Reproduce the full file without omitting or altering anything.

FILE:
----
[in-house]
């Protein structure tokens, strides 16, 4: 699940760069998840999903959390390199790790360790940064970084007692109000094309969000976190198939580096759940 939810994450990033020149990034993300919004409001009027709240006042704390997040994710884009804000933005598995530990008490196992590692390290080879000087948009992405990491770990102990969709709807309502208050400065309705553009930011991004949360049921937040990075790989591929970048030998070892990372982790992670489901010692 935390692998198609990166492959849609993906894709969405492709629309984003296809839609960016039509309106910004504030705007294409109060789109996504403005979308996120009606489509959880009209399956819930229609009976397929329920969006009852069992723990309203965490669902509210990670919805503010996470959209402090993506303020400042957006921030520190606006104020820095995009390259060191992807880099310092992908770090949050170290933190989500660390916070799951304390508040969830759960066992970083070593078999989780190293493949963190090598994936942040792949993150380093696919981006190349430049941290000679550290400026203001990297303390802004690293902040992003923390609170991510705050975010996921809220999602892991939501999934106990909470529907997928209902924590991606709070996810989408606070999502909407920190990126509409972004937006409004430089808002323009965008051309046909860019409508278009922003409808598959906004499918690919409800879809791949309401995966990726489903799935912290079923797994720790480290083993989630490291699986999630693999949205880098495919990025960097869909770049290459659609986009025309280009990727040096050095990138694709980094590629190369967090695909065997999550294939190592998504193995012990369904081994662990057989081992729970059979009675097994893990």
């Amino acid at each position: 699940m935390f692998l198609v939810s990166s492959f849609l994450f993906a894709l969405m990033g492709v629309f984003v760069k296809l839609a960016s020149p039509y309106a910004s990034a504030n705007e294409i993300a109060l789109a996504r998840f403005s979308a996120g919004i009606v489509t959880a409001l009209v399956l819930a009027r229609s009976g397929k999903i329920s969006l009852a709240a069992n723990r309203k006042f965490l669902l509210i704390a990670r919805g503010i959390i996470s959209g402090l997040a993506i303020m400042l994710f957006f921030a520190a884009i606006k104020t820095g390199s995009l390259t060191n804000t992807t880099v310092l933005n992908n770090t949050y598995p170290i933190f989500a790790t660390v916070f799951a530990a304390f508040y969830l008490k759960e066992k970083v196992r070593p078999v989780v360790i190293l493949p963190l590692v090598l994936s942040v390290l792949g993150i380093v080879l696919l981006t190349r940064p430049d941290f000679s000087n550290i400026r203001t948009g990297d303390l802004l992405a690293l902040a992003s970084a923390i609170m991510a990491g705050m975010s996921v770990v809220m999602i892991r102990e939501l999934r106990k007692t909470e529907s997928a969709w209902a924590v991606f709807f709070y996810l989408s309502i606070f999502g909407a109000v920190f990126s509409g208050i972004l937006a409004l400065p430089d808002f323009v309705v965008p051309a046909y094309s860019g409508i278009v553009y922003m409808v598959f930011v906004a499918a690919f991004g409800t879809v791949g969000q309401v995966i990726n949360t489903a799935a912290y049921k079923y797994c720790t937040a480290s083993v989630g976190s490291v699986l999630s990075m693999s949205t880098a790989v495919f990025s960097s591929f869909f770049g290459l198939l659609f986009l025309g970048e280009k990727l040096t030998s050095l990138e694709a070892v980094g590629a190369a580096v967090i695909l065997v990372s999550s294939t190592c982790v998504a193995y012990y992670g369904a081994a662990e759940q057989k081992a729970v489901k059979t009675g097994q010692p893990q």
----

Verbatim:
[in-house]
């Protein structure tokens, strides 16, 4: 699940760069998840999903959390390199790790360790940064970084007692109000094309969000976190198939580096759940 939810994450990033020149990034993300919004409001009027709240006042704390997040994710884009804000933005598995530990008490196992590692390290080879000087948009992405990491770990102990969709709807309502208050400065309705553009930011991004949360049921937040990075790989591929970048030998070892990372982790992670489901010692 935390692998198609990166492959849609993906894709969405492709629309984003296809839609960016039509309106910004504030705007294409109060789109996504403005979308996120009606489509959880009209399956819930229609009976397929329920969006009852069992723990309203965490669902509210990670919805503010996470959209402090993506303020400042957006921030520190606006104020820095995009390259060191992807880099310092992908770090949050170290933190989500660390916070799951304390508040969830759960066992970083070593078999989780190293493949963190090598994936942040792949993150380093696919981006190349430049941290000679550290400026203001990297303390802004690293902040992003923390609170991510705050975010996921809220999602892991939501999934106990909470529907997928209902924590991606709070996810989408606070999502909407920190990126509409972004937006409004430089808002323009965008051309046909860019409508278009922003409808598959906004499918690919409800879809791949309401995966990726489903799935912290079923797994720790480290083993989630490291699986999630693999949205880098495919990025960097869909770049290459659609986009025309280009990727040096050095990138694709980094590629190369967090695909065997999550294939190592998504193995012990369904081994662990057989081992729970059979009675097994893990």
């Amino acid at each position: 699940m935390f692998l198609v939810s990166s492959f849609l994450f993906a894709l969405m990033g492709v629309f984003v760069k296809l839609a960016s020149p039509y309106a910004s990034a504030n705007e294409i993300a109060l789109a996504r998840f403005s979308a996120g919004i009606v489509t959880a409001l009209v399956l819930a009027r229609s009976g397929k999903i329920s969006l009852a709240a069992n723990r309203k006042f965490l669902l509210i704390a990670r919805g503010i959390i996470s959209g402090l997040a993506i303020m400042l994710f957006f921030a520190a884009i606006k104020t820095g390199s995009l390259t060191n804000t992807t880099v310092l933005n992908n770090t949050y598995p170290i933190f989500a790790t660390v916070f799951a530990a304390f508040y969830l008490k759960e066992k970083v196992r070593p078999v989780v360790i190293l493949p963190l590692v090598l994936s942040v390290l792949g993150i380093v080879l696919l981006t190349r940064p430049d941290f000679s000087n550290i400026r203001t948009g990297d303390l802004l992405a690293l902040a992003s970084a923390i609170m991510a990491g705050m975010s996921v770990v809220m999602i892991r102990e939501l999934r106990k007692t909470e529907s997928a969709w209902a924590v991606f709807f709070y996810l989408s309502i606070f999502g909407a109000v920190f990126s509409g208050i972004l937006a409004l400065p430089d808002f323009v309705v965008p051309a046909y094309s860019g409508i278009v553009y922003m409808v598959f930011v906004a499918a690919f991004g409800t879809v791949g969000q309401v995966i990726n949360t489903a799935a912290y049921k079923y797994c720790t937040a480290s083993v989630g976190s490291v699986l999630s990075m693999s949205t880098a790989v495919f990025s960097s591929f869909f770049g290459l198939l659609f986009l025309g970048e280009k990727l040096t030998s050095l990138e694709a070892v980094g590629a190369a580096v967090i695909l065997v990372s999550s294939t190592c982790v998504a193995y012990y992670g369904a081994a662990e759940q057989k081992a729970v489901k059979t009675g097994q010692p893990q």